But meshing East and West art practices comes with its own challenges whether it’s moulding a resin sculpture to achieve the beak of Kirby’s hat or achieving the effect of silkscreen via plexiglass. Translating the typically muted tones of Chinese paintings into bright contrasting colours to fit a Pop-art context is additionally difficult for Chang, who has red-green colour-blindness. “I usually try to put all the colours first in black and white so I can see them in gradient,” Chang explains. “Instead of mixing actual colours, I just overlay another colour on top of a colour, so that I can understand what happens afterwards. It’s pretty mathematical for me. But Pop art provided a surprising benefit in this case. There’s a lot of dots involved and it’s fascinating to me that dots can help make you differentiate colours. Taking Roy Lichtenstein-esque dots into my work really helps with my colour-blindness.” In expressing the fading and misty mountains that are iconic in traditional Chinese works, these dots were crucial in mimicking the effect too.
From acrylic paintings on a plexiglass layer of Lois from Family Guy—which provided an added commentary on 2020—to Chinese paper cuttings of Disney characters and sculptures of the popular Nintendo character Mario, it’s undeniable that cartoons play a major role in this new suite of works. But Chang chose each character carefully to create a specific visual harmony and audience connection. “It’s ingrained into a generation of people who saw these cartoons as celebrities,” the artist says. “And because cartoons are so minimalist, the way that you draw a slight tilt of the mouth is going to affect a lot of people’s interpretation. With these icons, I try to match them into the these settings.” Take the portrait of Eric Cartman from South Park for instance, which is modelled after Kubali Khan, the first Yuan dynasty emperor. The character Cartman is known to be a selfish brat and Chang found it fitting to have him replace a conqueror except donned entirely in luxury. “It adds to the harmony of the themes and visual paradox,” he explains.
While the heart of the show may be Chang’s celebration of his two cultures and identities, his new works also have an overarching message about the blatant rise of consumerism and how it impacts art. “Our times are changing and the marketing techniques are changing,” Chang claims. “For me, it was constantly being bombarded with logos, [which is] a way to be more identifying for brands. Then there’s the interest of Chinese consumerism of anything with a logo, so now you have luxury design houses driving their own design concepts behind that. It’s very interesting, this sort of ebb and flow of influence. So I’m using appropriation to talk about cultural appropriation.” Amidst the silkscreen and embroidery, audiences can find luxury fashion brand logos scattered throughout, whether it’s Rick from Rick and Morty sporting a Kenzo branded robe or Tweety Bird surrounded by Hermès and Supreme clothing tags.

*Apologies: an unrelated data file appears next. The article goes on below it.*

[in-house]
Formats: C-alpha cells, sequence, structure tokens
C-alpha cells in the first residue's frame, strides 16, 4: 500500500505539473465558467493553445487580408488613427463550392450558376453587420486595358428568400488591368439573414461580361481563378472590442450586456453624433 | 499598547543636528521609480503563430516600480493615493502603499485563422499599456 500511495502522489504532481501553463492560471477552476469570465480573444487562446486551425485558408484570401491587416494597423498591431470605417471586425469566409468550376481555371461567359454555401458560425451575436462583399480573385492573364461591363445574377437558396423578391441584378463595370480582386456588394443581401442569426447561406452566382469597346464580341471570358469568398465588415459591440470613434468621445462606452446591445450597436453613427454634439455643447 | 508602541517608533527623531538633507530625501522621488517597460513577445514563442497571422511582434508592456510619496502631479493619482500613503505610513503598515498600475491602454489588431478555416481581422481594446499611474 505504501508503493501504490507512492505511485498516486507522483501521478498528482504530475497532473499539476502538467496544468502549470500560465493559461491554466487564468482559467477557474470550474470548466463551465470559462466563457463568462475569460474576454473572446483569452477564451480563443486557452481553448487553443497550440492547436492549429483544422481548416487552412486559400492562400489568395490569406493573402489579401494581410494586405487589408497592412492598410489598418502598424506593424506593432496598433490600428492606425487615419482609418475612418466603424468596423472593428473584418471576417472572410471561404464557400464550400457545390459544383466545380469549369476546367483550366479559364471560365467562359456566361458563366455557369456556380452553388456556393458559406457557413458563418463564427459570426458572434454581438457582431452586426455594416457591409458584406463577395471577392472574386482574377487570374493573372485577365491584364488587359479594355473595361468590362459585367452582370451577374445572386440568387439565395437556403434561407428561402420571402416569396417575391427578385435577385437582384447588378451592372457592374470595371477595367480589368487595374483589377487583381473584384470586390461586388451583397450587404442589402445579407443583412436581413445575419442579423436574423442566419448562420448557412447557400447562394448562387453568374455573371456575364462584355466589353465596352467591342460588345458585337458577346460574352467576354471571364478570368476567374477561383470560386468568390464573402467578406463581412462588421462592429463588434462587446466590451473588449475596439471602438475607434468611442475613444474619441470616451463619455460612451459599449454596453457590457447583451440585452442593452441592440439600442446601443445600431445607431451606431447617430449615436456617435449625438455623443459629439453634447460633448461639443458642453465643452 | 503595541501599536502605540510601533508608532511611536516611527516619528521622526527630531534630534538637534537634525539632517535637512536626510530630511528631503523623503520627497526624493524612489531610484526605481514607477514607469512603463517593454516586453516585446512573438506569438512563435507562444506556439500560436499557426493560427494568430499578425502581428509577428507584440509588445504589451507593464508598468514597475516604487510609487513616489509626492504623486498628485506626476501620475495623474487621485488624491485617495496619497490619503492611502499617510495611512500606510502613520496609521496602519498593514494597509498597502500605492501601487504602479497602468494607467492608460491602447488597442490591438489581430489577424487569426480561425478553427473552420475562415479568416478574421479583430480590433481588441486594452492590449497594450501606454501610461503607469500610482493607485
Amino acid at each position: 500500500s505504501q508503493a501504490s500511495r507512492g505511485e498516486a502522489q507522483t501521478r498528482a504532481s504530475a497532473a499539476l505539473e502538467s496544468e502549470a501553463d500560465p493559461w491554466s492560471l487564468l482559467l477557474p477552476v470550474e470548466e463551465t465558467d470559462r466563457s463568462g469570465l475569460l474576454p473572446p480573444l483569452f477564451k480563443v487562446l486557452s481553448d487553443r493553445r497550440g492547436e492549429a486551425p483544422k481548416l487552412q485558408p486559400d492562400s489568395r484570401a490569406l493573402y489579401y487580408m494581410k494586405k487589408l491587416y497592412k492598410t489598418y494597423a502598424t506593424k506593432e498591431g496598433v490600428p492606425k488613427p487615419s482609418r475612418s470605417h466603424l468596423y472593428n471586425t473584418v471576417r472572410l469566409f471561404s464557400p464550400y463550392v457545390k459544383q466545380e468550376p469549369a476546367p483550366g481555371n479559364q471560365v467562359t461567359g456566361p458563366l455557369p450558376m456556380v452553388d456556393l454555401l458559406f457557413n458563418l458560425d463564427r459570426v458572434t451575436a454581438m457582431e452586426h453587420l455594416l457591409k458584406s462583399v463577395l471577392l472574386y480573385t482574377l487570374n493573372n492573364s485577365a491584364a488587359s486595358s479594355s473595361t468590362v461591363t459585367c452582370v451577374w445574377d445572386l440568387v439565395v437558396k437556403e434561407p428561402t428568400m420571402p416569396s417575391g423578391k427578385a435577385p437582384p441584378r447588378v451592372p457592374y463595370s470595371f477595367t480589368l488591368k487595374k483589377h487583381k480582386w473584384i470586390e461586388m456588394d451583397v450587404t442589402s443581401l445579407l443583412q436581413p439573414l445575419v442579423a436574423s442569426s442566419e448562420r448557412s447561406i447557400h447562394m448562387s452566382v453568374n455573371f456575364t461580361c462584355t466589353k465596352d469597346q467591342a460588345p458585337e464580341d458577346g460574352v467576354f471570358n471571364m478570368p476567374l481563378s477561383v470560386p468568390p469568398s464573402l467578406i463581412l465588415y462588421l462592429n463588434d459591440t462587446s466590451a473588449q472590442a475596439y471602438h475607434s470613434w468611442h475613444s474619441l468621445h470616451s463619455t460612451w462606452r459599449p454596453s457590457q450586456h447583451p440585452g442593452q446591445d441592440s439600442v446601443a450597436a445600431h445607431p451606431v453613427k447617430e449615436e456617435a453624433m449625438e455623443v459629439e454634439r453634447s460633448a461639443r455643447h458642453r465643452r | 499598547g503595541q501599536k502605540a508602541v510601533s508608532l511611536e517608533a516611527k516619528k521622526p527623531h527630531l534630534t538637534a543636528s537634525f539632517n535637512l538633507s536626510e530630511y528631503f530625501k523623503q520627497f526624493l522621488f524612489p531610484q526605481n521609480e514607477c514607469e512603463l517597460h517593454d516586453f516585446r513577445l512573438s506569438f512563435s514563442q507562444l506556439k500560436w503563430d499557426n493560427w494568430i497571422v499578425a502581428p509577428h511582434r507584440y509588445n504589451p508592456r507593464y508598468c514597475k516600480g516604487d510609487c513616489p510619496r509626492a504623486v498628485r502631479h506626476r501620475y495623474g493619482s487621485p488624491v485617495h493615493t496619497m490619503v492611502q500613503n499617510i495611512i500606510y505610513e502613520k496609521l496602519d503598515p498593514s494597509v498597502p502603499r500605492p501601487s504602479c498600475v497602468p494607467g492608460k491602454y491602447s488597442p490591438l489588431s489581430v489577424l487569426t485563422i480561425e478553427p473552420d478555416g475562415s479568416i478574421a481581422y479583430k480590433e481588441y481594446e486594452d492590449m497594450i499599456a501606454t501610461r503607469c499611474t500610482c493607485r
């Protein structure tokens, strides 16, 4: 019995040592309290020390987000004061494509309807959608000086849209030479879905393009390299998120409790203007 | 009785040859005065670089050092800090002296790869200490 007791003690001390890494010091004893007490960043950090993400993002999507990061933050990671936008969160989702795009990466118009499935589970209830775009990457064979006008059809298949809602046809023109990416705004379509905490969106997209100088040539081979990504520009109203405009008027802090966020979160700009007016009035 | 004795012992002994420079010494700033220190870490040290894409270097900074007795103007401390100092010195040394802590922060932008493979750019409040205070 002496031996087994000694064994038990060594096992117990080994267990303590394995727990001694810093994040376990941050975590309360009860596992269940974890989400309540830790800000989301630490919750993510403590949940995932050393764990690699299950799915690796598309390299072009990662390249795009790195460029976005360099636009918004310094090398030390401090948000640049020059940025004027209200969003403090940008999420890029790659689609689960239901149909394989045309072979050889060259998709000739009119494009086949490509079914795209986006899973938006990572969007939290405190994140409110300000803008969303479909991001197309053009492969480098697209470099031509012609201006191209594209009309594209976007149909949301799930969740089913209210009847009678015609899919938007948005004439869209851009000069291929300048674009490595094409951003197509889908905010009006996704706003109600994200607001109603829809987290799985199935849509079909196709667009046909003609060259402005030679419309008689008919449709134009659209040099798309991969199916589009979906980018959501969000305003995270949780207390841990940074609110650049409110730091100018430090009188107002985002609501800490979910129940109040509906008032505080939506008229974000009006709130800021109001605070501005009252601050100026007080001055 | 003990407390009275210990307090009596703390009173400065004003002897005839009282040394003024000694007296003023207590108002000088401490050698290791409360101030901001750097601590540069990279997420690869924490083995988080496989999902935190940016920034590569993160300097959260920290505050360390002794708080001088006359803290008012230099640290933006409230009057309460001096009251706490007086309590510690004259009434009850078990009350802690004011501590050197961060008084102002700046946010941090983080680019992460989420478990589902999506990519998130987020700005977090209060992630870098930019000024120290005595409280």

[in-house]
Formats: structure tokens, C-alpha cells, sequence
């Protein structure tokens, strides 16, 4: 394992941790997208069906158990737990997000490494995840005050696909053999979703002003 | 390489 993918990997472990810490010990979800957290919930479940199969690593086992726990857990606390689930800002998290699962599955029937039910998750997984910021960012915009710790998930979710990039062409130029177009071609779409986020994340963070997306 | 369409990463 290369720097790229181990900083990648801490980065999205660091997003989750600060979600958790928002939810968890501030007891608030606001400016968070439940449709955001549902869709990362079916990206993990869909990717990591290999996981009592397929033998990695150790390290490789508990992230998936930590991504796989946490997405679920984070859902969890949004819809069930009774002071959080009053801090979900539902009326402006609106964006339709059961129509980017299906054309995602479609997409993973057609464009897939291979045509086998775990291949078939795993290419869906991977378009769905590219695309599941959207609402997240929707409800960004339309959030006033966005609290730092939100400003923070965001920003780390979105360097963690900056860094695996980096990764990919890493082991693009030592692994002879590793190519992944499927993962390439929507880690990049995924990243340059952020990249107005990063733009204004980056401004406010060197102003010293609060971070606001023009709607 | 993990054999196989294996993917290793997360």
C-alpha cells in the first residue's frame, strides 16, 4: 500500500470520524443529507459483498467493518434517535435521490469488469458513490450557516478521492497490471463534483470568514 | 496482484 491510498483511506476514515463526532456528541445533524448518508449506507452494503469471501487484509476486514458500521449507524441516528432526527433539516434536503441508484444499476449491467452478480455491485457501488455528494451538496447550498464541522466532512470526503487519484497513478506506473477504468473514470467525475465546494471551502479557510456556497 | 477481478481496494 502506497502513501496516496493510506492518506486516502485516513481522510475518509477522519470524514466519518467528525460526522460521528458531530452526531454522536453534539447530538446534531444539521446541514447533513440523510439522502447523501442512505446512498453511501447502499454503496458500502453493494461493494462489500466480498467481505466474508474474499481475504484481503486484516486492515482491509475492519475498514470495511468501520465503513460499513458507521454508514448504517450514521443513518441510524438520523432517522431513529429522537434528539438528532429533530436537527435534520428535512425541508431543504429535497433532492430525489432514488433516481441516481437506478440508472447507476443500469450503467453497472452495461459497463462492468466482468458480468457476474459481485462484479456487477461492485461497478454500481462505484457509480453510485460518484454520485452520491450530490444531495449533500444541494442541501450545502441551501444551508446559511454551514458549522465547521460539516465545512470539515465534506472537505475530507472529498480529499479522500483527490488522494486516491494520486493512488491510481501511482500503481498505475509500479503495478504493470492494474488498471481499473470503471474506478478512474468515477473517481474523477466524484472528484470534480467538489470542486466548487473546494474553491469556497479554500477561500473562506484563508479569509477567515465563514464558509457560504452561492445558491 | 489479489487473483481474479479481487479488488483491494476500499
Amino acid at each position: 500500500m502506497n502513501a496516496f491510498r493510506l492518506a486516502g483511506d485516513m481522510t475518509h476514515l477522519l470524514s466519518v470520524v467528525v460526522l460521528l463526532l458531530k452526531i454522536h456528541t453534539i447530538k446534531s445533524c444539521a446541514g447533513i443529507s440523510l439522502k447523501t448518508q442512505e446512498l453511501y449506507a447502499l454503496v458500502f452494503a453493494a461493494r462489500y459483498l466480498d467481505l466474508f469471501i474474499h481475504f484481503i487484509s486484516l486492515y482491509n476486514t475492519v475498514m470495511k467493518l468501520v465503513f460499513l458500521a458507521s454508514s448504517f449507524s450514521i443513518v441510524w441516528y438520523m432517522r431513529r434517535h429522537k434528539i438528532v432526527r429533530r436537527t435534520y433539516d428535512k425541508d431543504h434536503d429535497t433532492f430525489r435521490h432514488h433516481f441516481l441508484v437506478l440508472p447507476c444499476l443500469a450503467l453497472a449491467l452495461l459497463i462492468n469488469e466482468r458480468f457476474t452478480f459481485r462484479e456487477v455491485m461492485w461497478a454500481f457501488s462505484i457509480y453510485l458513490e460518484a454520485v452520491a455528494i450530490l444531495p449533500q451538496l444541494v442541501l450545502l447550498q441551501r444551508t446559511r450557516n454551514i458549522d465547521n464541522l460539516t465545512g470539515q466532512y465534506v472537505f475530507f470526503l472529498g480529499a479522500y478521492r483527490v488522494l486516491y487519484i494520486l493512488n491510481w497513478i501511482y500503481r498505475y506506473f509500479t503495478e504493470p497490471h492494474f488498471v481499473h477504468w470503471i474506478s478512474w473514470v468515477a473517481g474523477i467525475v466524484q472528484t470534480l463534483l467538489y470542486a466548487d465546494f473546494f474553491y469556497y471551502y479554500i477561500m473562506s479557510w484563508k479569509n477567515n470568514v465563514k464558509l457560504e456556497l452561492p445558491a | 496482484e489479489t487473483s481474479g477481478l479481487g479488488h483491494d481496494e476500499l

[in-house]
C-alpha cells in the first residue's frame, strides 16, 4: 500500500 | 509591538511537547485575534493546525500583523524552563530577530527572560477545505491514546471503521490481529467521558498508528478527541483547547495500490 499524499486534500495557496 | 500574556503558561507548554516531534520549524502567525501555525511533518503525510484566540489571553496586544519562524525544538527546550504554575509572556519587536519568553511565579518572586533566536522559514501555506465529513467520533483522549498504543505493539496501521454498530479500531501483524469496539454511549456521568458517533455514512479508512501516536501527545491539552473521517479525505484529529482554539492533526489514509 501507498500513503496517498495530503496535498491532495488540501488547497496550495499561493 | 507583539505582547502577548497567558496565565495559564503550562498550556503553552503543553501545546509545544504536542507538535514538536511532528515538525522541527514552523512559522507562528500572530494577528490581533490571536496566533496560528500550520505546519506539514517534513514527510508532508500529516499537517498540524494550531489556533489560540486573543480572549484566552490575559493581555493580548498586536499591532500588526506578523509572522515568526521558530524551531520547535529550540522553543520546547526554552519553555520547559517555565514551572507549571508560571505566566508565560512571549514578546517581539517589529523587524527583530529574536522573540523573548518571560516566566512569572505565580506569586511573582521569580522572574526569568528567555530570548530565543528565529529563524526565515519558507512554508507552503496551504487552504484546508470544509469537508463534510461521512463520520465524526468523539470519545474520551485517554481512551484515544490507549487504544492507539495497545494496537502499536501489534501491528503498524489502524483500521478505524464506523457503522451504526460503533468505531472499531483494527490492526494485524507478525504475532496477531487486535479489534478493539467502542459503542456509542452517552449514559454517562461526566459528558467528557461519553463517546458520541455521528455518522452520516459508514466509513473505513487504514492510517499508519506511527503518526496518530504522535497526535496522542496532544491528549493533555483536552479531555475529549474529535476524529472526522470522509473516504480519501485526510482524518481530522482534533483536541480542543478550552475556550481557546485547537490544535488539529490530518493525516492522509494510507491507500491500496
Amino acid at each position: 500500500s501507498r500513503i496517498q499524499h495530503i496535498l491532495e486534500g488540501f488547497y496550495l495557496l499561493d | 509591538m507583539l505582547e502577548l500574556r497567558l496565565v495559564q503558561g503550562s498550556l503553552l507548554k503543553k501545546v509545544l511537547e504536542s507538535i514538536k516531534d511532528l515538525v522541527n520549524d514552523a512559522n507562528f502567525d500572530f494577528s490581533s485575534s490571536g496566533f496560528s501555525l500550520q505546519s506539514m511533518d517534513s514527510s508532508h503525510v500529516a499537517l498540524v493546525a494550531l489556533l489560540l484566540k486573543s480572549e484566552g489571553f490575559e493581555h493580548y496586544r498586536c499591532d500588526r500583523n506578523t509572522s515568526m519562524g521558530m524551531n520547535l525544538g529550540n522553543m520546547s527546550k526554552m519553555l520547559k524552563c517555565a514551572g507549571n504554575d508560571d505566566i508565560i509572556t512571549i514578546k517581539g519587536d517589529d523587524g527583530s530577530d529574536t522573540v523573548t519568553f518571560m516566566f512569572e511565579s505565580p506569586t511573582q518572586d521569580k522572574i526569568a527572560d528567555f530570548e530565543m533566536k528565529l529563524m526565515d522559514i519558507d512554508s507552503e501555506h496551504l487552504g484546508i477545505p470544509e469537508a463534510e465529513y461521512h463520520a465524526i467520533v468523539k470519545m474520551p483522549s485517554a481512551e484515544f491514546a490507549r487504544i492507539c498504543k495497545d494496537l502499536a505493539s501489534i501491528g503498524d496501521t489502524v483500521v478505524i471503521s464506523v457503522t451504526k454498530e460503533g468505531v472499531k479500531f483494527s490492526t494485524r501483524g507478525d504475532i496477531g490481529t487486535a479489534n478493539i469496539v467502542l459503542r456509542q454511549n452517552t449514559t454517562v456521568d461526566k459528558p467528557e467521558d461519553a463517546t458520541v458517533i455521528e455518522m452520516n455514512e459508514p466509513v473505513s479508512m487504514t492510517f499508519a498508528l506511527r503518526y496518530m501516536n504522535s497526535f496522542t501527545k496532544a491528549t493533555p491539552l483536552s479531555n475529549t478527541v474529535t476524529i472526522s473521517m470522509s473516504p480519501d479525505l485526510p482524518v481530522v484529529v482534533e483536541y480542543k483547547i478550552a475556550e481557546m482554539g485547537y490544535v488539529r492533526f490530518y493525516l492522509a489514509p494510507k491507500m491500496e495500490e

Chang takes joy in incorporating these pop culture references in his artworks rather than producing conceptual works in the age of digitalisation, and regards it as an effective tool to connect people. “As Pop artists we try to use things that are readymade so that people can have an immediate connection with something that we make,” he says. “It’s really important for people to connect with my art. Using these characters, you’re speaking to a whole new generation of people, and yet using these traditional compositions, you can speak to an older generation of people. I think humour is the best way to connect with someone. When you laugh at a painting, you already like it.”
20 February – 4 April 2021
The Stallery WCH, G/F, 82A Stone Nullah Lane, Wanchai, Hong Kong